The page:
Serbia has shown humanity in dealing with the refugee crisis and the current calm period should be used for improving standards and laws on asylum and foreigners, a conference on migration heard.
More than 100 representatives of state institutions in charge of migration and asylum and international and domestic civil society organisations gathered in Metropol hotel in Belgrade on March 30 for conference entitled “Asylum and migration system: Refugee crisis and reform processes.”
Opening the conference, Serbian PM, Aleksandar Vucic said that Serbia will do everything that could be part of a comprehensive solution for the crisis. “If no common European solution is found, we will behave humanely and respect the principles of solidarity,” said Vucic.
The PM went on to say that the refugee crisis has currently only been postponed, not solved, and that in the future the governments should work “on other mechanisms to create societies that will have more tolerance because only societies that are ready for inclusion can survive.”
Arne Sannes Bjornstad, Norwegian ambassador in Belgrade, said that Serbia had shown a high level of humanity and commitment to European values in dealing with the refugee crisis. “We have also seen good cooperation between NGOs and the government in dealing with the challenge,” the ambassador added.
As many as 651,000 migrants had entered Serbia in 2015, and 100,000 more since the beginning of the current year. They were all registered and provided accommodation, healthcare services and protection.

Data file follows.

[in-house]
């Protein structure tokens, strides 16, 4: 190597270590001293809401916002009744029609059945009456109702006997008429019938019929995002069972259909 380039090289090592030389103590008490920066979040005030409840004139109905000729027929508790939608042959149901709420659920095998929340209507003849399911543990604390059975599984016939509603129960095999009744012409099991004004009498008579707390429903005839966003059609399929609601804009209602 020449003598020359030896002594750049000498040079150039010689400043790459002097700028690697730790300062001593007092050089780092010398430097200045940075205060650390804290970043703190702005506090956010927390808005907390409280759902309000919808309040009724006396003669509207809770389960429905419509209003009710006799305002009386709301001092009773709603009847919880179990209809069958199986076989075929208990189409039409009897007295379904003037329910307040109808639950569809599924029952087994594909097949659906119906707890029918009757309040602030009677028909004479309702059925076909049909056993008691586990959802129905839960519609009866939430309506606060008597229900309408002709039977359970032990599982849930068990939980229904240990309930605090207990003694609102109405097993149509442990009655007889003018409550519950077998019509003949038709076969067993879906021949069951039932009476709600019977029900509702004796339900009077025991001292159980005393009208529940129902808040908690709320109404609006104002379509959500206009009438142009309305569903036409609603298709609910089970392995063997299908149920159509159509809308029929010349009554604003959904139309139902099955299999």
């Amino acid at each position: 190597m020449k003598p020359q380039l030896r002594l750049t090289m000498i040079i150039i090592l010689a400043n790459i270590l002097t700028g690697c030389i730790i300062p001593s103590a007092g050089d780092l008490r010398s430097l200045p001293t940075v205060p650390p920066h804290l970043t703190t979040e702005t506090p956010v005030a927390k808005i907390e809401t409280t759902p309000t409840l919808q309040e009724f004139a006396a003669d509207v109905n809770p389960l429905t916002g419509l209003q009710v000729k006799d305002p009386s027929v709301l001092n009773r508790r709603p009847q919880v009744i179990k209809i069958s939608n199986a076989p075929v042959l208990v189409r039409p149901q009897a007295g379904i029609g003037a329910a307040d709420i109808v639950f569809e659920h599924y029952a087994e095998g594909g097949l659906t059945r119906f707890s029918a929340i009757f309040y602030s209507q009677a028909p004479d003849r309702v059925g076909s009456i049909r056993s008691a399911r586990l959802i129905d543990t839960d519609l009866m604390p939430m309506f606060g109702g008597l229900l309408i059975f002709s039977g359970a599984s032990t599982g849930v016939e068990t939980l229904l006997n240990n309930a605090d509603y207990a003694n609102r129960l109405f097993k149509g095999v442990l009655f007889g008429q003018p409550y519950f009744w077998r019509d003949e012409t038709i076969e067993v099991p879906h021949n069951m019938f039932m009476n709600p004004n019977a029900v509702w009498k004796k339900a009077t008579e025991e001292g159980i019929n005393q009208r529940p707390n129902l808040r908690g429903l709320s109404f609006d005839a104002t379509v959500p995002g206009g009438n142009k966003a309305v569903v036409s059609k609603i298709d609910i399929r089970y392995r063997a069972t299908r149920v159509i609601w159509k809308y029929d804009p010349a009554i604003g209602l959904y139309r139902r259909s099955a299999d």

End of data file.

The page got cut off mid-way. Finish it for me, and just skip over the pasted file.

According to Hans Schodder, representative of UNHCR in Serbia, Serbia has set a positive example of how to approach the refugee crisis. Since the Balkan route has been closed as of March 8, the conference participants agreed that this calm period should be used to improve the laws on asylum and foreigners, as well as adapt standards.
The conference was organised by Group 484 in partnership with the Belgrade Center for Human Rights and the Belgrade Center for Security Policy marking the end of the three-year long project. The Embassy has been supporting Group 484 since 2012. In December 2015, the Embassy entrusted Group 484 with approx. 3.5 million NOK to support refugee-related projects by NGOs in Serbia and Macedonia.
This project aims to support national and local organisations to increase their efforts in order to improve the quality of assistance and develop a wider scope of assistance and protection activities in the two Balkan countries.
This is one out of 11 agreements Norway signed last year with international and local organisations assisting refugees and migrants in Macedonia and Serbia on their way to other European countries.